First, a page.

Friday, August 12, 2016

When Should You Abandon Your Book?

Authors and publishers do their best to promote books to the news media but what happens when the PR campaign tanks or fails to soar?

At some point you throw in the towel, but when is it the right time to quit? It’s not easy admitting failure or giving up on your book, but you don’t want to throw good money or your valuable time at a dead dog.

Just because something is not going as you’d hoped, doesn’t mean it’s going badly. First assess where you are at. Exactly what media did you obtain – and how much more media do you have left to contact? Maybe it’s not as bad as you think, and if there’s still plenty of media to reach out and follow-up with, don’t stop!

Of the media you are getting, is it favorable and positive – or negative and critical?  If people like the book, that’s a good sign and it should invite you to persevere.

Do you have new pitches or new people to contact at the media outlets you already got rejected by?  Is there something coming up in the news cycle or calendar that you can envision using to tie your book to?  It’s possible, even if you emailed 300 people or mailed 50 books – and got zip – future efforts will bring about better results.  You just need to change something about your efforts.

I have seen PR campaigns start slowly, even be in the dumps several months into them and then things start to finally click.  A little luck, a little more elbow grease, and a creative spark can team up to give your media campaign a huge boost. Media begets media. Once you get a few stories, reviews or interviews under your belt you build momentum, confidence and legitimacy in the eyes of the media.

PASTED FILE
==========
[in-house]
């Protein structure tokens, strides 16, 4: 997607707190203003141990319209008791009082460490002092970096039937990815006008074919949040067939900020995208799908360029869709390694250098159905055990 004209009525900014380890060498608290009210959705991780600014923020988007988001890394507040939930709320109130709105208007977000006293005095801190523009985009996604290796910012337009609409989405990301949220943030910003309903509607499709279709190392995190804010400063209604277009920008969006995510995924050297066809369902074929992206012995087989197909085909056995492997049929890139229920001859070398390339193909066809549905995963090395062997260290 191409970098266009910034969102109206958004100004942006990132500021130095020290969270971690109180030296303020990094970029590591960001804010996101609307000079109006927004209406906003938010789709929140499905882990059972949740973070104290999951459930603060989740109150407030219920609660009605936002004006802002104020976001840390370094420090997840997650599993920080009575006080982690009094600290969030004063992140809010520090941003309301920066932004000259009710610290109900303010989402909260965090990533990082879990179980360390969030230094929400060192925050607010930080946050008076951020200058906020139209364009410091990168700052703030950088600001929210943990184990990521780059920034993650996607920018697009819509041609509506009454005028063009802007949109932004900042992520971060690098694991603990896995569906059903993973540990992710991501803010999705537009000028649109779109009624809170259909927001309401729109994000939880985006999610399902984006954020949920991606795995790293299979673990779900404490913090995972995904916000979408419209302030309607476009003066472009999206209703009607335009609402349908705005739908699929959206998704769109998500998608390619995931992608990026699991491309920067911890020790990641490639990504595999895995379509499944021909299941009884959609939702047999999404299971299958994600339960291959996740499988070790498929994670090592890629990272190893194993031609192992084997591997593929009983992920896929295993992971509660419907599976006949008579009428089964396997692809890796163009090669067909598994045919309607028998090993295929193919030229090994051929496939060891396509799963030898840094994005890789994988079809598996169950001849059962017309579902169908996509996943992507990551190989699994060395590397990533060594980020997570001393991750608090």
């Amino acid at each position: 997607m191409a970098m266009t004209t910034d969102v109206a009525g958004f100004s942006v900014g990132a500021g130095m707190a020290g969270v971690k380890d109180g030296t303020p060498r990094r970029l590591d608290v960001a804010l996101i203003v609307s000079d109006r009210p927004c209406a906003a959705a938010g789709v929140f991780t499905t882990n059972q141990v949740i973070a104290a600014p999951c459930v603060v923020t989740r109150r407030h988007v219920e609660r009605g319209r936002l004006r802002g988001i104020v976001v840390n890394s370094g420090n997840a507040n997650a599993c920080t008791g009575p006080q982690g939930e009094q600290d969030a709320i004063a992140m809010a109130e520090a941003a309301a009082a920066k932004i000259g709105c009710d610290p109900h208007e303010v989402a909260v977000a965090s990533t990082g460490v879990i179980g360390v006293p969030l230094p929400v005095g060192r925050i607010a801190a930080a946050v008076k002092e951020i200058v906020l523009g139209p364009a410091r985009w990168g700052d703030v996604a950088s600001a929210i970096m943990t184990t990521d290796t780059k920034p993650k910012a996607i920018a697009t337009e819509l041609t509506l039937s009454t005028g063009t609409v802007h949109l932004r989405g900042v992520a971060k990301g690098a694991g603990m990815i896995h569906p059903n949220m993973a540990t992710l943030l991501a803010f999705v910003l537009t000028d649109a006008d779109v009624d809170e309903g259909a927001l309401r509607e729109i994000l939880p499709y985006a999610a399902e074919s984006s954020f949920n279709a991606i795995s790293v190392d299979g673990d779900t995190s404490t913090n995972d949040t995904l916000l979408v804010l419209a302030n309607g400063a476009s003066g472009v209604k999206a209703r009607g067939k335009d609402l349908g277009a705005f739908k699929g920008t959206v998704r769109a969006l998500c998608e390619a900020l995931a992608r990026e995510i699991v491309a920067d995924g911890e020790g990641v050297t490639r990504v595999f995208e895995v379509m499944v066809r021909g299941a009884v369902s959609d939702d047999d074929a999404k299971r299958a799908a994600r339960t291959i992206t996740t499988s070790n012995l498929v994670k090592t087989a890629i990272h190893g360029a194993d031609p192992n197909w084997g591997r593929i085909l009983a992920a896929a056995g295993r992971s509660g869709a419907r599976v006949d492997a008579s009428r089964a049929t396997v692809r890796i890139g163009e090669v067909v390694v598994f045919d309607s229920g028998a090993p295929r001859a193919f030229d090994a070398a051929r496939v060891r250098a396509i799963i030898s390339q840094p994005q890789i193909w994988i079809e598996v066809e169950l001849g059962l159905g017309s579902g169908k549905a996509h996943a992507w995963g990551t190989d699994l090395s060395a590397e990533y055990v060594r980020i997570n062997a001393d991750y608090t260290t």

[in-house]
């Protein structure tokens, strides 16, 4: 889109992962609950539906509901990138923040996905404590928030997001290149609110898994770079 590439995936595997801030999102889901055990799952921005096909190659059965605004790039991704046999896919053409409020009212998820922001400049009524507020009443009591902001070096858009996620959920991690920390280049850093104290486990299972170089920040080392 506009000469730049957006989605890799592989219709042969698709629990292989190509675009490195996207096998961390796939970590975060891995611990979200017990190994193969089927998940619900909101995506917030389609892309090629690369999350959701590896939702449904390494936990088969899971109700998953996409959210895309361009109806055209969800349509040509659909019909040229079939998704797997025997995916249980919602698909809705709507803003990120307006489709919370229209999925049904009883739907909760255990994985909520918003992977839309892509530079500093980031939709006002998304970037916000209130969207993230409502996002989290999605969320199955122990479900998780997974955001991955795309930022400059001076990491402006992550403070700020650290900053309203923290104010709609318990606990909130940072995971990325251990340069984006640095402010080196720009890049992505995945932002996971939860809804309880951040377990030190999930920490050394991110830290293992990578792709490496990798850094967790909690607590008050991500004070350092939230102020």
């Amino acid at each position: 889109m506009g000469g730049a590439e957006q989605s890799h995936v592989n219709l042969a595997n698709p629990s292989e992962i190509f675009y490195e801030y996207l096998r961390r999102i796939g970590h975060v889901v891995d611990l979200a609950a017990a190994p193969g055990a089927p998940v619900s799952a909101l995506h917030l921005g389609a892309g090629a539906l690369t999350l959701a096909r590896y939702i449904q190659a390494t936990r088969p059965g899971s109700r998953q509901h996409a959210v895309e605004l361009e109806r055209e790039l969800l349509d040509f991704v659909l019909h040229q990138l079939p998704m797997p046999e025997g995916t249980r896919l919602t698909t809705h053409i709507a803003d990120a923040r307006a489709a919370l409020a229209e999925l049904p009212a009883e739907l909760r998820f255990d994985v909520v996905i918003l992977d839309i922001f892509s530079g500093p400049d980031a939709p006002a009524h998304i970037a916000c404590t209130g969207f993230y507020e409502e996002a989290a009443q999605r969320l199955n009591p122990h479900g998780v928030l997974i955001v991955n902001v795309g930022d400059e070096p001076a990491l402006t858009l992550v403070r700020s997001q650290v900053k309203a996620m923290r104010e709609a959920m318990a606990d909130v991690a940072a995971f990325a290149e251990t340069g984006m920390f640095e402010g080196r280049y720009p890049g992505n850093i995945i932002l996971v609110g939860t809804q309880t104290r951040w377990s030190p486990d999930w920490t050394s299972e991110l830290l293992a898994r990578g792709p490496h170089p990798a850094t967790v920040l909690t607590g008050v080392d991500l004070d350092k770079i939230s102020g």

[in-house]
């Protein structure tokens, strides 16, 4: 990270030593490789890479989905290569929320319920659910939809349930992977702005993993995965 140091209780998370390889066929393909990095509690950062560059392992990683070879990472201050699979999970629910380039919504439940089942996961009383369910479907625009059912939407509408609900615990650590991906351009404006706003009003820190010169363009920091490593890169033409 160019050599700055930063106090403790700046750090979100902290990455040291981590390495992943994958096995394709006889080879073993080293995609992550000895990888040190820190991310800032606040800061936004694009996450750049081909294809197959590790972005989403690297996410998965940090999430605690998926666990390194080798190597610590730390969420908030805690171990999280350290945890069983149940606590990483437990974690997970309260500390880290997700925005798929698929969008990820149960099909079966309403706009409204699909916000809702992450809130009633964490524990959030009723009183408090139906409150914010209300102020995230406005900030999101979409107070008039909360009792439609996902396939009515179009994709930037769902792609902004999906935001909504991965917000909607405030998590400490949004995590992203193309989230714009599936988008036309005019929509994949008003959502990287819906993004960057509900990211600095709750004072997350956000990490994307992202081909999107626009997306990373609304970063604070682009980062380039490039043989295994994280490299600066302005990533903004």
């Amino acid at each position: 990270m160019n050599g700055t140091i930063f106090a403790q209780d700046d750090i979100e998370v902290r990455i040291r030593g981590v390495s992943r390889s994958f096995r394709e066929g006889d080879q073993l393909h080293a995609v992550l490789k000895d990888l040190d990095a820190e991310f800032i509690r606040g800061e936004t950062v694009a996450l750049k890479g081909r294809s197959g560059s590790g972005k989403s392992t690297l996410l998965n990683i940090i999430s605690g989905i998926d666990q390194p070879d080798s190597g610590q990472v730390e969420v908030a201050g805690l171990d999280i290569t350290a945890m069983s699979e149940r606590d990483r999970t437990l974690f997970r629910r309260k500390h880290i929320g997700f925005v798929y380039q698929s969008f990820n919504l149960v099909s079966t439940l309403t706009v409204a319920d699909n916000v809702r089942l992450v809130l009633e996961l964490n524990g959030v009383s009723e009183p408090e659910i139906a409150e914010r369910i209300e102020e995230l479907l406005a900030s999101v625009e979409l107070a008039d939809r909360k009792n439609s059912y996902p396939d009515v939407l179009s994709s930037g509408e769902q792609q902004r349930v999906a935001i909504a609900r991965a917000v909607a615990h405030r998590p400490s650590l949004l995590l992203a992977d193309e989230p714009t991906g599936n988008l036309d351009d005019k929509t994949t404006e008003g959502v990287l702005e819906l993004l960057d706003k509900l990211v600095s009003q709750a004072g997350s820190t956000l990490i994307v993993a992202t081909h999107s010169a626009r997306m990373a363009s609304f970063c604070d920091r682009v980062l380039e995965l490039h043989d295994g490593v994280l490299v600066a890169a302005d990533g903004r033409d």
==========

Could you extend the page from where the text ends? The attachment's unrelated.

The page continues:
You shouldn’t quit on your book unless you have lost all hope-based on facts and not fears – that you can get more media coverage.  Too often, authors get turned off by rejection. They may start out contacting the biggest, most competitive media outlets and feel hurt or surprised that others don’t see the genius of their book.  But you can’t fold so quickly.  Test different messages and approaches to different media outlets and people.

Authors would feel less frustration if they could at least converse with the media. It stinks when you don’t get feedback or an opportunity to talk to the gatekeepers. It’s awfully quiet when emails get sent and no one responds.  Step it up and call some media. Be assertive and track them down via social media.  Find third parties to introduce you to some media.  Send books and some item that gets their attention.  Create an outrageous pitch.  Stage a provocative event.  Post cool content on You Tube, FB, Twitter, or your blog.  Fight for your writing life!

But if after you try all of that and still get nowhere, with no signs of hope, cut the book loose. Walk away and don’t look back.  You can’t have regrets when you know you did all that you can.  If you have doubts whether you’ve done all that you could, don’t quit just yet.  Keep at it until you know in your heart that you’ve tried everything. 

To learn more on how to promote books, read my greatest blog posts from the past five years and 2,000 posts:

2016 Book Marketing & Book Publicity Toolkit

2015 Book Marketing & PR Toolkit

2014 Book Marketing & PR Toolkit

Book Marketing & Book PR Toolkit: 2013

Brian Feinblum’s views, opinions, and ideas expressed in this blog are his alone and not that of his employer. You can follow him on Twitter @theprexpert and email him at He feels more important when discussed in the third-person. This is copyrighted by BookMarketingBuzzBlog 2016.

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